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The wild Erymanthian boar us which Heracles must bring back alive represents the manifestations of the low vital which must be gradually rejected.

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Heracles brings back alive the Erymanthian boar to EurystheusHeracles brings back alive the wild boar of mount Erymanthos to Eurystheus – Louvre Museum

For the fourth test, Eurystheus imposed upon Heracles to bring him back alive the Erymanthian boar that had its lair on the Erymanthus mount and ravaged the lands below.

On his way, Heracles was received by the Centaur Pholos who offered him roasted meats while he ate them raw. Heracles asked him for some wine. Pholos being afraid of opening the jar which belonged to all the centaurs, Heracles reassured him and opened it himself. Attracted by the aroma, the other Centaurs of Arcadia rushed to them, armed with rocks and trees. Heracles pushed them back with firebrands and killed some, while others went to the southern tip of the Peloponnese to Cape Malea where lived Chiron, the wisest of them all. The latter had taken refuge when he was driven out of Thessaly by Lapithae led by Pirithous and Theseus. (The other Centaurs driven out of Thessaly took refuge in Arcadia.)
Heracles returned to the Centaur’s home to find him dead. In fact, while the latter was contemplating one of the hero’s arrows which he had removed from the injury of one of his congeners, wondering how such a small thing could kill a Centaur, he had inadvertently dropped it on his foot and was killed immediately. Heracles gave him a magnificent funeral and then resumed the hunt for the wild boar, pursuing him in the deep snow. After capturing him, he brought him back alive to Mycenae.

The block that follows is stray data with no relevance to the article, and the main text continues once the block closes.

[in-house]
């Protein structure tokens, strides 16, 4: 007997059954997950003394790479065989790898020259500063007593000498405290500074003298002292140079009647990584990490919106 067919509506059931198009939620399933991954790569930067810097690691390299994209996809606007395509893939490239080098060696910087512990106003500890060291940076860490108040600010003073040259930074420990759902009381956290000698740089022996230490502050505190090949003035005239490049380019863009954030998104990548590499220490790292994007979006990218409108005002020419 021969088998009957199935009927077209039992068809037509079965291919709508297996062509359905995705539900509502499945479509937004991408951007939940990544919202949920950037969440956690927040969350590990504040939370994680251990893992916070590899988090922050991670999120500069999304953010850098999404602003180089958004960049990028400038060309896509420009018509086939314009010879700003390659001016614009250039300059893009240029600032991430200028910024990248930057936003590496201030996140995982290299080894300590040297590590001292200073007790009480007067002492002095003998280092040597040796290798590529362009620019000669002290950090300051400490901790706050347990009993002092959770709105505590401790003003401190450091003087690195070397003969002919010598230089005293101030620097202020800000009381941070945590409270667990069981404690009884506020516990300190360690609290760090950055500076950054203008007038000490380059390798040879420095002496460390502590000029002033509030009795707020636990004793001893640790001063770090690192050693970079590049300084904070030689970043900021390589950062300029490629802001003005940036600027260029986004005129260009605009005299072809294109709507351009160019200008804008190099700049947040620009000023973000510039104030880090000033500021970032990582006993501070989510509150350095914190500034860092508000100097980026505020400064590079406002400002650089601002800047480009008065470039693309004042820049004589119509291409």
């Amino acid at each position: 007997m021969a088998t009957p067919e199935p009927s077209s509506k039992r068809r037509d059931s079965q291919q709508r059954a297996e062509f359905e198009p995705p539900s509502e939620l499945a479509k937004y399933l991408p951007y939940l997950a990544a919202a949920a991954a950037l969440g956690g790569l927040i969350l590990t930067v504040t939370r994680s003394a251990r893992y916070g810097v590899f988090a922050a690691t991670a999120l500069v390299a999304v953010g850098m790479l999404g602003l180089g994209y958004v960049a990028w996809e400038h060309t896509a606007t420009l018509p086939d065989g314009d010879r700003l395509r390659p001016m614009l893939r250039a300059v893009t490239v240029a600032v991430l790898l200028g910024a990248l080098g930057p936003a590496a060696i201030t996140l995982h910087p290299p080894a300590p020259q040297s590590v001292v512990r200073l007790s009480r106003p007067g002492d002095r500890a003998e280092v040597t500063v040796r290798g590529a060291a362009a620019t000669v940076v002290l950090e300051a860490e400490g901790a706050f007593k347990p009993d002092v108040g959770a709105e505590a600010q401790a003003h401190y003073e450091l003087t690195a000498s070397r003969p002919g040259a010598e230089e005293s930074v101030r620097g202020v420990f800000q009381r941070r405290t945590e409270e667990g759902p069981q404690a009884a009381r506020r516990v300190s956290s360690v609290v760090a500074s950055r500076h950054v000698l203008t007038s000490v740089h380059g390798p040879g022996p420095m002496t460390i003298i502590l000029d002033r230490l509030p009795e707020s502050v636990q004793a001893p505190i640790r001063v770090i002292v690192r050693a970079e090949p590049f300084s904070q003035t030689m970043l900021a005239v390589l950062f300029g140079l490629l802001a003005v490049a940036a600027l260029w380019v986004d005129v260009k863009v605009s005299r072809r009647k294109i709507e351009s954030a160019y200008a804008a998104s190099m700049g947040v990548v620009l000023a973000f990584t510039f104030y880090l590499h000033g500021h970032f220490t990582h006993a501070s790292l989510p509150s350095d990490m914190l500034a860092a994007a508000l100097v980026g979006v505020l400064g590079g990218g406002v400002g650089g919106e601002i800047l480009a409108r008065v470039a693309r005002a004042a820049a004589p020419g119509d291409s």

Following the labour, Heracles still had some trouble with the Centaurs, particularly during the attempted rape of his second wife Deianira by the Centaur Nessus. Finally, in a last gallop, the Centaurs disappear into Eleusis where there was an access to Hades.

Some versions of the myth add that before all things, Heracles had first to rid the country of the robber Sauros “lizard”, symbol of the lukewarm, of inertia and of laziness. This half-hartedness or tepidity is castigated in all initiation schools because the seeker always has good reasons to feel sorry for himself or to postpone what he knows to be the right action.
If the boar’s symbolism is vast in ancient mythologies, the episode of the Centaurs associated with this labour leads us to consider that this boar hunt referred to the purification and control of the most archaic vital energies.
It should be noted that the hero has no mandate to kill the wild boar but only to bring it back alive to Mycenae. It is therefore more an awareness and a “control”, a first rejection, rather than an eradication work, which will be the subject of another famous adventure “the hunt for the wild boar of Calydon “led by Meleager son of Oeneus, “divine inebriation”. The latter continues this fourth labour of Heracles within the lineage of Iapetus and Protogenia (adventurers of the ascension of the planes of consciousness).
Here, the seeker should only hunt the wild boar in the deep snow, that is to say, isolate him in purity to limit his influence. Snow is also perhaps a sign of pacification of that energy.

Like all labours, this is a long process and the seeker will encounter throughout the quest the energies which, chased out of the mind, take refuge in the vital subconscious and from there even deeper, into the corporeal unconscious.